PHYSIOTHERAPEUTIC APPROACH TO ADHESIVE CAPSULITIS
Paradoxically shoulder joint privileged as the most mobile joint in the body has its nemesis because of this very advantage. Its
mobility makes it very vulnerable to problems which ultimately “freeze” its movements. Unable to come to terms with the
paucity of liberal movements hitherto enjoyed, the helpless patients generally resigns himself or herself to suffer the agony in
silence. The term „AC‟ should be reserved for a well-defined disorder characterised by progressive pain & stiffness of the
shoulder.The stiffness increases to the point where the natural arm swing that accompanies the normal gait is lost(Rizk &
Pinals, 1982).Approximately 7-15% of patients permanently lose their full ROM, only a few have a true functional
disability(Binder et.al, 1984).Key finding is the pain in the rotator cuff on active abduction, especially at 60 to 100 degree of
abduction. Ultimately, there may be impingement and loss of mobility. The condition is particularly associated with diabetes,
dupytren‟s disease, hyperlipidaemia, hyperthyroidism, cardiac disease and hemiplegia. Although studies comparing various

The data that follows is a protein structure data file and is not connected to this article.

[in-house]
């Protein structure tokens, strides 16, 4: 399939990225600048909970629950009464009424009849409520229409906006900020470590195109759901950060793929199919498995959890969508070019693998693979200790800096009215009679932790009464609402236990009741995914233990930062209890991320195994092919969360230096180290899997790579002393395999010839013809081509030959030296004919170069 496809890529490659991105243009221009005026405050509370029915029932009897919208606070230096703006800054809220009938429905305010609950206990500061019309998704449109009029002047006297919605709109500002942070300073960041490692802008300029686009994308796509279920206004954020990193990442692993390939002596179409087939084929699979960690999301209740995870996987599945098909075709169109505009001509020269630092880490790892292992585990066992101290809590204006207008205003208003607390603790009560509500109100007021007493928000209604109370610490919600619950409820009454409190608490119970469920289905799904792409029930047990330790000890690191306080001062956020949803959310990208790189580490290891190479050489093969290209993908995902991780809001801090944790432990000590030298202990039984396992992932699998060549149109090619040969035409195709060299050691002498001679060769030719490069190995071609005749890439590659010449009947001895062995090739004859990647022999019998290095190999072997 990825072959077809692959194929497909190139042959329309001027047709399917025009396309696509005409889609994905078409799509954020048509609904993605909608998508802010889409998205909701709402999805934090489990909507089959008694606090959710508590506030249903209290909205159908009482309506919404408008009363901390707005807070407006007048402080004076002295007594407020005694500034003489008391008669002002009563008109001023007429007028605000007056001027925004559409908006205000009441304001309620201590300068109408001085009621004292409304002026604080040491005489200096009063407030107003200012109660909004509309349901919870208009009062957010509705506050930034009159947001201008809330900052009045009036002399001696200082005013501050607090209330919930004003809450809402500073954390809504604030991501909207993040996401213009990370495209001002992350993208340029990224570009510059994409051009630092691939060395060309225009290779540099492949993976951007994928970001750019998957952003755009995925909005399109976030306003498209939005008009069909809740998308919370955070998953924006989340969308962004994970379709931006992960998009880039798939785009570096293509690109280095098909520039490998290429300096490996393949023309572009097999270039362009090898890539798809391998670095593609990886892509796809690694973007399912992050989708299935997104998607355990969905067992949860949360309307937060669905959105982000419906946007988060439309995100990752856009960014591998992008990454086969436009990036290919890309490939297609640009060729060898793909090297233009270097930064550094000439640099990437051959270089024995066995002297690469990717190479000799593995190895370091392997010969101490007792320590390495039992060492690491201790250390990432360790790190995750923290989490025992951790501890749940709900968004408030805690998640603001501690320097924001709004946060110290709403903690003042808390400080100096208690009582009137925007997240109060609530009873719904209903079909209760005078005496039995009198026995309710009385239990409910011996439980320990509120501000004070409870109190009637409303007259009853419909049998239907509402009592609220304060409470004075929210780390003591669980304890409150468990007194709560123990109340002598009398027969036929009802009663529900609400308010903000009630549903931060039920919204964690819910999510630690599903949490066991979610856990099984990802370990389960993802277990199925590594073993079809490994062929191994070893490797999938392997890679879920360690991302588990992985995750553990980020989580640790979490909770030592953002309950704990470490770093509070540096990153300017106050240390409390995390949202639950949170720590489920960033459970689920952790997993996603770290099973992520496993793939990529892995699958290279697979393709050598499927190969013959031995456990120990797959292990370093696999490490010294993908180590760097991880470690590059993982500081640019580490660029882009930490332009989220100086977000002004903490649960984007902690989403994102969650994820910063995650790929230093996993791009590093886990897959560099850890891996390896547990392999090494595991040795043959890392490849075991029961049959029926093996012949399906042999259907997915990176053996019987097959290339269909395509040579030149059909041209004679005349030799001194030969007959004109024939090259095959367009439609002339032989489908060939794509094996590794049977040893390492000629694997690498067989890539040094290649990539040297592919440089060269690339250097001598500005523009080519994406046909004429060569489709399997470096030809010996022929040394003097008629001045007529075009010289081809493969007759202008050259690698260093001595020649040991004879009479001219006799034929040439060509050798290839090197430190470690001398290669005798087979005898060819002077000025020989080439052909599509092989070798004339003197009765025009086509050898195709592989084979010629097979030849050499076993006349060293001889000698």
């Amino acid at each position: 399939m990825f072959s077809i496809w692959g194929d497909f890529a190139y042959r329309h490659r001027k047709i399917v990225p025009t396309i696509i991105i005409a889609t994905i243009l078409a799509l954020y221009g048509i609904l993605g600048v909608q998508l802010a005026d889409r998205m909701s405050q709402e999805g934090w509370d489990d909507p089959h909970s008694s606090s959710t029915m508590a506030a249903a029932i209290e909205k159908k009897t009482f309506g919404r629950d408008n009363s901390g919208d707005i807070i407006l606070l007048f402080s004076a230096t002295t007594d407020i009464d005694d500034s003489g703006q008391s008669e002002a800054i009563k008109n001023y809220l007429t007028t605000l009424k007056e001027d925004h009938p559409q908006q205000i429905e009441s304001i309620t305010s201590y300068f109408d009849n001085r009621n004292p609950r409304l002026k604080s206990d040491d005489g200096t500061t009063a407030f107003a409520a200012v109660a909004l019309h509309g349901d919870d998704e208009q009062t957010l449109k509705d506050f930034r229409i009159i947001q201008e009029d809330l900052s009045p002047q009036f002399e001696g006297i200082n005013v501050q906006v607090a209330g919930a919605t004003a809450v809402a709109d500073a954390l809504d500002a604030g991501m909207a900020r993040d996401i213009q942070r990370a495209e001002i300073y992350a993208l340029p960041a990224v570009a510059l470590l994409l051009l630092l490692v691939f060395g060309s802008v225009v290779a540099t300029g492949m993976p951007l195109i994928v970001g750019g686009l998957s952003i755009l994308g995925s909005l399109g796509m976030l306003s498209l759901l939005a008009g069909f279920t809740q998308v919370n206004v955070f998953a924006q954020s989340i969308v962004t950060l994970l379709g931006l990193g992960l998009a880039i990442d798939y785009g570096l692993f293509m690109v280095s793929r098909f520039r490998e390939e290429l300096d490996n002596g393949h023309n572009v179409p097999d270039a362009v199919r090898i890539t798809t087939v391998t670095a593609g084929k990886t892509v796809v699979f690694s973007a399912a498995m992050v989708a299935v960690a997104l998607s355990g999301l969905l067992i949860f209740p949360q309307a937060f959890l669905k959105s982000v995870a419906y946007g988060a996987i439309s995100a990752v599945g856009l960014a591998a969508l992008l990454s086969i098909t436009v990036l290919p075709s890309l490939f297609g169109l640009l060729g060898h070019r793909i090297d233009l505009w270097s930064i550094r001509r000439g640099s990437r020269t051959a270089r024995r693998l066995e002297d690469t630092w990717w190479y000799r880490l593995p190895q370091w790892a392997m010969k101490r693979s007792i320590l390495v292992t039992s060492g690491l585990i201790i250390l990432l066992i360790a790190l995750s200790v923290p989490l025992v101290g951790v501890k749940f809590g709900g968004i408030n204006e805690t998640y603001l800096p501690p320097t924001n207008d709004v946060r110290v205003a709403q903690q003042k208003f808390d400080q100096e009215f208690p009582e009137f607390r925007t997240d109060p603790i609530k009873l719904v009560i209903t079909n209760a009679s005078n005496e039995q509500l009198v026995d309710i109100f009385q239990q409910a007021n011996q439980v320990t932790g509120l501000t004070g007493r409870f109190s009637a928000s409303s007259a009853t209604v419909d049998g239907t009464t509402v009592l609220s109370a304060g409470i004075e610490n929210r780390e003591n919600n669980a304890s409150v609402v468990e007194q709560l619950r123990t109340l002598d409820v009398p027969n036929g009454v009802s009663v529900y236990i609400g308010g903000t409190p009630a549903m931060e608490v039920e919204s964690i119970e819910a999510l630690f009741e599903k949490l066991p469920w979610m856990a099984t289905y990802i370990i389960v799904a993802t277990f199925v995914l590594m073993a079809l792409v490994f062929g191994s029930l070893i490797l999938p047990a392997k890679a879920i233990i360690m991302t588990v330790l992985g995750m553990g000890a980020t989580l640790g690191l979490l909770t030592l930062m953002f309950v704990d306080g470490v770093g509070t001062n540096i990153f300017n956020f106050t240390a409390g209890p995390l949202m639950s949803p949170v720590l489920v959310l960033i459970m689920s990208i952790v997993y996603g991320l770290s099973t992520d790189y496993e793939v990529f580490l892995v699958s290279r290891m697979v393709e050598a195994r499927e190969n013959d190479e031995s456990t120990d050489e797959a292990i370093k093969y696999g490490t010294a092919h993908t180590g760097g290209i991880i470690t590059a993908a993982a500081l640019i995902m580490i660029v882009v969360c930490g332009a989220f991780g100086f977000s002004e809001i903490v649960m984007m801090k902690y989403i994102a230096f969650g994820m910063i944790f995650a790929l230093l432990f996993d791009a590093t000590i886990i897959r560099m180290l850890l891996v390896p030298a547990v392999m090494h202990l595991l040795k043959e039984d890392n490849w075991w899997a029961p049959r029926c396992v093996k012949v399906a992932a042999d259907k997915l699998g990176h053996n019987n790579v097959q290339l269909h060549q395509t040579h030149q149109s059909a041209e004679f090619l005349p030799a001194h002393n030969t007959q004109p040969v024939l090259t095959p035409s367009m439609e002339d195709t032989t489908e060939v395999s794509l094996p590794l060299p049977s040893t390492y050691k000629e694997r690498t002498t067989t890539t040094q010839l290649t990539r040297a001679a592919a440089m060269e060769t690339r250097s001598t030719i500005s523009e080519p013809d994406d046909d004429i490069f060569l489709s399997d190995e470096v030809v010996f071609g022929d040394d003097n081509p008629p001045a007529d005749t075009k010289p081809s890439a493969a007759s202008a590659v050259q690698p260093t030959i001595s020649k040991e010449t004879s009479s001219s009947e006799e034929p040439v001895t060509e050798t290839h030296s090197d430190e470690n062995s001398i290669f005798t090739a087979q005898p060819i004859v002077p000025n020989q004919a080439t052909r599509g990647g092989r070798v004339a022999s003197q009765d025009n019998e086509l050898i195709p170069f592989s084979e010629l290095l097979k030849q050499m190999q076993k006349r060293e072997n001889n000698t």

treatment modalities for AC reveal that no specific treatment method has any long-term advantage, early and accurate
diagnosis is imperative (Bulgen et.al, 1984). Avoiding prolonged immobilisation in patients who may be predisposed to AC is
crucial (Miller et.al, 1996). Treatment of shoulder injury of any etiology requires early ROM therapy to reduce muscle spasm
while maintaining full ROM. Physical therapy done at home including “ Codman‟s exercises”, “climbing the wall”, or “placing
the things up” higher to encourage reaching is cost-effective but requires a long- term rehabilitative process (Wirth &
Rockwood, 1996).Full external rotation of the humerus with the elbow held in a relaxed position at the patient‟s side helps
open up the space, which is difficult to enter if contracted by AC(Larson, 1996). Mobilization and gentle manipulation
technique may also be advicable in the early stages (Maitland, 1983).AC is specially common in stroke victims who are
paralyzed on one side because they are unable to move through a full ROM.
Thus the first line of treatment is always physiotherapy. Inappropriate aggressive therapy may prolong the symptoms of AC.
Physical therapy may provide a better outcome. Physical modalities such as myofascial release, massage, ROM exercises
and US can often release scar tissue (Gam et.al, 1998). It is important to progress physical therapy to include isometric
strengthening exercises followed by the use of elastic bands .The effectiveness of TENS and cryotherapy in relieving or
blocking pain is documented. The vast majority of patients with phase II idiopathic AC can be successfully treated with
specific four-dimensional shoulder stretching exercise. Although manipulation is generally applied, it does not significantly
improve the outcome (Lundberg, 1969). Based on this review it can be concluded that physiotherapeutic intervention for AC
should be a multi dimensional approach that vary from patient to patient.
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